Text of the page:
By late 1918 the war situation for Germany had become hopeless, and Kaiser Wilhelm II was pressured to make peace. Wilhelm II appointed a new cabinet that included SPD members in it. At the same time the Imperial Naval Command was determined to make a heroic last stand against the British Royal Navy, and on 24 October 1918 it issued orders for the German Navy to depart to confront while the sailors refused, resulting in the Kiel Mutiny. The Kiel Mutiny resulted in the German Revolution of 1918 1919. Faced with military failure and revolution, Chancellor Max Prince Maximillian of Baden resigned, giving SPD leader Ebert the position of Chancellor, Wihelm II abdicated the German throne immediately afterwards, and the German High Command officials Paul von Hindenburg and Erich Ludendorff resigned whilst refusing to end the war to save face, leaving the Ebert government and the SPD-majority Reichstag to be forced to make the inevitable peace with the Allies and take the blame for having lost the war. With the abdication of Wilhelm II, Ebert declared Germany to be a republic and signed the armistice that ended World War I on 11 November 1918.
Interwar period and the Great Depression, 1919-1939
In 1920, the Social Democratic Party of Sweden was elected to a minority government. It created a Socialization Committee that declared support for a mixed economy that combined the best of private initiative with social ownership or control, it supported substantial socialization "of all necessary natural resources, industrial enterprises, credit institutions, transportation and communication routes" that would be gradually transferred to the state. It permitted private ownership outside of these areas. However in the 1930s several Swedish social democratic leadership figures, including Nils Karleby and Rickard Sandler - the secretary and chairman of the Socialization Committee, considered these policies to be too extreme. Karlby and Sanders developed a new conception of social democratic socialism: the social market economy that called for gradual socialization and redistribution of purchasing power, provision of educational opportunity, support of property rights, permitting private enterprise on the condition that it adheres to the principle that the resources of which it disposes are in reality public means, and the creation of a broad category of social welfare rights.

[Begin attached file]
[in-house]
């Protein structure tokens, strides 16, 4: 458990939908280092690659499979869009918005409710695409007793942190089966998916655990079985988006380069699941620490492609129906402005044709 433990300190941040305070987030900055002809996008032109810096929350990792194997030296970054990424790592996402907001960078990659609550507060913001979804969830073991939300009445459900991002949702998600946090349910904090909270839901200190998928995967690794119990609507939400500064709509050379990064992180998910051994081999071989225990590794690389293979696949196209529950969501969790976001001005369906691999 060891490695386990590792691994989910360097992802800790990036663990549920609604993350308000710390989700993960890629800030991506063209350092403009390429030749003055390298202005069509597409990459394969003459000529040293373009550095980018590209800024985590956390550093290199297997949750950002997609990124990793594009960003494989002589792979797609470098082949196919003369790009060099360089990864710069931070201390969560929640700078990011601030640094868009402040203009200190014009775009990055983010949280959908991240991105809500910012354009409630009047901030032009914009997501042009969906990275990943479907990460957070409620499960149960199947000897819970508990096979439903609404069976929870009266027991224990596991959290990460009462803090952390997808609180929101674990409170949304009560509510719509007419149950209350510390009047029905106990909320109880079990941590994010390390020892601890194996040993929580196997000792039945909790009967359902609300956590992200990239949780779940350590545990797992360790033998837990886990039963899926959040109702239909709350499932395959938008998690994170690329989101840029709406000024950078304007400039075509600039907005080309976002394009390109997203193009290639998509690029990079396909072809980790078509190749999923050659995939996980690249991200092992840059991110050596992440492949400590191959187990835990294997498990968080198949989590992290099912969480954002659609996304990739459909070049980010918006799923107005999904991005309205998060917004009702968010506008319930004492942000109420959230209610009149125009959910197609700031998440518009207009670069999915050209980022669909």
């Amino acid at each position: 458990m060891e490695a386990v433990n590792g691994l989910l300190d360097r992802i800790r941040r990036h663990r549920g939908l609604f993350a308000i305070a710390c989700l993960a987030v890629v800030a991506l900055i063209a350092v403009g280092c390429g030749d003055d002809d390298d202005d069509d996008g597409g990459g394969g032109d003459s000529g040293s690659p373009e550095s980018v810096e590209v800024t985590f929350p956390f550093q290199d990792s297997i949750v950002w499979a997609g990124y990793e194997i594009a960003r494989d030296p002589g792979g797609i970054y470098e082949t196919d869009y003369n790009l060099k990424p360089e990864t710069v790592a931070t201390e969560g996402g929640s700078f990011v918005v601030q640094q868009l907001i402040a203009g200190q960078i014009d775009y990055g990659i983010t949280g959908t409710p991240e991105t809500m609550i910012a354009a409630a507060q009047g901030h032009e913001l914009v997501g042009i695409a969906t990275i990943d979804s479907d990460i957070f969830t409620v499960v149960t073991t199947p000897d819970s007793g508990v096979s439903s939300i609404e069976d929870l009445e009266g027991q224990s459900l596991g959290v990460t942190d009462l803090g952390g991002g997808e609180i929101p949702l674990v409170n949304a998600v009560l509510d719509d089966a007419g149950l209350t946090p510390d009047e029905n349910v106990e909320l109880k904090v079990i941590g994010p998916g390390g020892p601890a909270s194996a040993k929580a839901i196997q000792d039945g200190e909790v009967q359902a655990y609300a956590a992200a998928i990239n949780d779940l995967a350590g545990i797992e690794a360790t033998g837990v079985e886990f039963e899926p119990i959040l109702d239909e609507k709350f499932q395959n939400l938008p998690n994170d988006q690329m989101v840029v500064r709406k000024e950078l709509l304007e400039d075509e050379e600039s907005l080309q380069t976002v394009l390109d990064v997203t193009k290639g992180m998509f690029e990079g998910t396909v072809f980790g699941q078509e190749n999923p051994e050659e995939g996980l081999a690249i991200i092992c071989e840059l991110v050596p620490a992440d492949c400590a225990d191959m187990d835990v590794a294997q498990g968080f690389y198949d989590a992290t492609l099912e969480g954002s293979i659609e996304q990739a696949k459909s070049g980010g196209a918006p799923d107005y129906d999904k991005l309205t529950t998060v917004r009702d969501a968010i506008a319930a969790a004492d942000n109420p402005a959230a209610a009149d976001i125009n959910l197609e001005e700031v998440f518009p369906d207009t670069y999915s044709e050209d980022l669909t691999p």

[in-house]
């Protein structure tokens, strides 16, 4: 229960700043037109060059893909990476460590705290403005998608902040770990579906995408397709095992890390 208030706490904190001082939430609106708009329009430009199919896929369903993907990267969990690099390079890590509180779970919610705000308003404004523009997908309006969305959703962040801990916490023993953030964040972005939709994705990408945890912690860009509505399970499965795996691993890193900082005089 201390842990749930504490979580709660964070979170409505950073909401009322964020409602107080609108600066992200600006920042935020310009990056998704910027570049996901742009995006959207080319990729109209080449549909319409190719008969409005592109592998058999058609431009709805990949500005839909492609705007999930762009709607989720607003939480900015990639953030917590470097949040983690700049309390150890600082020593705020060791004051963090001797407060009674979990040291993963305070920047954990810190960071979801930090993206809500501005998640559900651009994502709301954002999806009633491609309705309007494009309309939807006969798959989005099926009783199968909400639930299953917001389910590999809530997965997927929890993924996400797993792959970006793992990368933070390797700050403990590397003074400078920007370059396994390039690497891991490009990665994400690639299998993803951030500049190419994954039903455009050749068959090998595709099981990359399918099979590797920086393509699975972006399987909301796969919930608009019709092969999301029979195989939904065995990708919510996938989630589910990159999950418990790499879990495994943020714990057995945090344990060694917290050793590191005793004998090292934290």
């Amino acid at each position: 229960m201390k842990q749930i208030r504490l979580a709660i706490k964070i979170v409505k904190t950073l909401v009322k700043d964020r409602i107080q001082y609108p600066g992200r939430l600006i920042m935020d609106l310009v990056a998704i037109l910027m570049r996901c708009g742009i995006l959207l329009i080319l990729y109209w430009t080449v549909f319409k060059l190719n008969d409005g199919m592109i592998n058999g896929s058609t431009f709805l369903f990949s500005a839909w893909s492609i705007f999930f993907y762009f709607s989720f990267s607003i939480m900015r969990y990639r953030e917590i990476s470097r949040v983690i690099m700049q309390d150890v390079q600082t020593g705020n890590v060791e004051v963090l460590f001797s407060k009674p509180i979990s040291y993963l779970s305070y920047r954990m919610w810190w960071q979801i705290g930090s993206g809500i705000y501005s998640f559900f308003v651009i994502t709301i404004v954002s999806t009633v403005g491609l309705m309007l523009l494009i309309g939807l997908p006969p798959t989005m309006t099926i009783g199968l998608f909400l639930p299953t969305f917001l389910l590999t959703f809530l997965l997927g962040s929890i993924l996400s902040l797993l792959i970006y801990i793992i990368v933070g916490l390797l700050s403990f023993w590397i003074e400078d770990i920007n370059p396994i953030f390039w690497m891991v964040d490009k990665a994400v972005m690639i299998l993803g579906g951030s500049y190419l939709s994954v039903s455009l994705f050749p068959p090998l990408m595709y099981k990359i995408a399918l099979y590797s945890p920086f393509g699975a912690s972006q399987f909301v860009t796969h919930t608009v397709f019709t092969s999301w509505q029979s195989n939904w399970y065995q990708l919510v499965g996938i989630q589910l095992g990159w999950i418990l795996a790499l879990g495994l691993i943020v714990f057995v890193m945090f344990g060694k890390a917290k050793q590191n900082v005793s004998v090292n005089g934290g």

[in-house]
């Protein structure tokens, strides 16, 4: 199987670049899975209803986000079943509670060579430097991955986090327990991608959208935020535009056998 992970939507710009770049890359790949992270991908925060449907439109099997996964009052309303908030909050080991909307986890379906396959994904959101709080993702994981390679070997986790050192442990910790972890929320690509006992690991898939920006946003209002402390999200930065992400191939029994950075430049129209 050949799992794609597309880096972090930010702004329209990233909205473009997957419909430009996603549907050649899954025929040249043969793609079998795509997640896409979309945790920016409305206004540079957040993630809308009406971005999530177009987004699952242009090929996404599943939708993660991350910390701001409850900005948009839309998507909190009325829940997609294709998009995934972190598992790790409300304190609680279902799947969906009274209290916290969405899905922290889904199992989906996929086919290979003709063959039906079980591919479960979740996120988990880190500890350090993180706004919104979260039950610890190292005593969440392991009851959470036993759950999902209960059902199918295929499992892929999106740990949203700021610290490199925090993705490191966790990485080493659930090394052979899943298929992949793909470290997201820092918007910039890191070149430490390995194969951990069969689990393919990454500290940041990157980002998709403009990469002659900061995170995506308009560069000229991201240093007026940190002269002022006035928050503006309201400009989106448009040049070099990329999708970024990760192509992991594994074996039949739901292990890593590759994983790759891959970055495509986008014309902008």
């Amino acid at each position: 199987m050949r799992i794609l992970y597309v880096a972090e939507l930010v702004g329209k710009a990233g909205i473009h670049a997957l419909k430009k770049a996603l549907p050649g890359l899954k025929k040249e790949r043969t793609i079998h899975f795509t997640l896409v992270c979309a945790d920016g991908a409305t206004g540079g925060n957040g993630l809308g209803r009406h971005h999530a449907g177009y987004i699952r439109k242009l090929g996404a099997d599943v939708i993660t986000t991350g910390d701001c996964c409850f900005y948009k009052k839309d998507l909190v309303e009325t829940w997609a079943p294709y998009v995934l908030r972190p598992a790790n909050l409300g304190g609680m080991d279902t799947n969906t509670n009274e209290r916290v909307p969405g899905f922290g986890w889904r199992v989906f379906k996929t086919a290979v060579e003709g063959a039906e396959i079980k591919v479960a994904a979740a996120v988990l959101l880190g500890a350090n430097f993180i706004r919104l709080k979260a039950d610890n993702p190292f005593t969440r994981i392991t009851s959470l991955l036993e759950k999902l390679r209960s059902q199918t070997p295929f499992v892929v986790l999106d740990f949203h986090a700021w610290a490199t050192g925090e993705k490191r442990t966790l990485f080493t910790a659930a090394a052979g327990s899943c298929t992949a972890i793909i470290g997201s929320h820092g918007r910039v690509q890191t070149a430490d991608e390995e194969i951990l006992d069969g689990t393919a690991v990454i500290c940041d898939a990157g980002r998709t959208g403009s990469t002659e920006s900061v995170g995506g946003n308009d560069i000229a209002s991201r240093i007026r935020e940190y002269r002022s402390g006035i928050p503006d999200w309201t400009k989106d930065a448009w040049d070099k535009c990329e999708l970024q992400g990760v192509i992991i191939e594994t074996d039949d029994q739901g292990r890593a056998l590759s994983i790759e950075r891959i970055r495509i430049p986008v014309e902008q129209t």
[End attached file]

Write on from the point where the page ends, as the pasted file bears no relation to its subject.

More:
By the 1920s, the doctrinal differences between social democrats and communists of all factions (be they Orthodox Marxists, Bolsheviks, or Mensheviks) had solidified.
Post World War II
Social democracy, as practiced in Europe in 1951, was a socialist movement supporting gradualism; the belief that gradual democratic reforms to capitalist economies will eventually succeed in creating a socialist economy, rejecting forcible imposition of socialism through revolutionary means. This gradualism has resulted in various far left groups, including communists, of accusing social democracy of accepting the values of capitalist society and therefore not being a genuine form of socialism. Social democracy rejects the Marxian principle of dictatorship of the proletariat, claiming that gradualist democratic reforms will improve the rights of the working class.
After World War II, a new international organization to represent social democracy and democratic socialism, the Socialist International in 1951. In the founding Frankfurt Declaration, the Socialist International denounced both capitalism and Bolshevik communism. As for Bolshevik communism, the Declaration denounced it in articles 7, 8, and 9, saying:
- 7. Meanwhile, as Socialism advances throughout the world, new forces have arisen to threaten the movement towards freedom and social justice. Since the Bolshevik Revolution in Russia, Communism has split the International Labour Movement and has set back the realisation of Socialism in many countries for decades.
- 8. Communism falsely claims a share in the Socialist tradition. In fact it has distorted that tradition beyond recognition. It has built up a rigid theology which is incompatible with the critical spirit of Marxism.
- 9. Where Socialists aim to achieve freedom and justice by removing the exploitation which divides men under capitalism, Communists seek to sharpen those class divisions only in order to establish the dictatorship of a single party.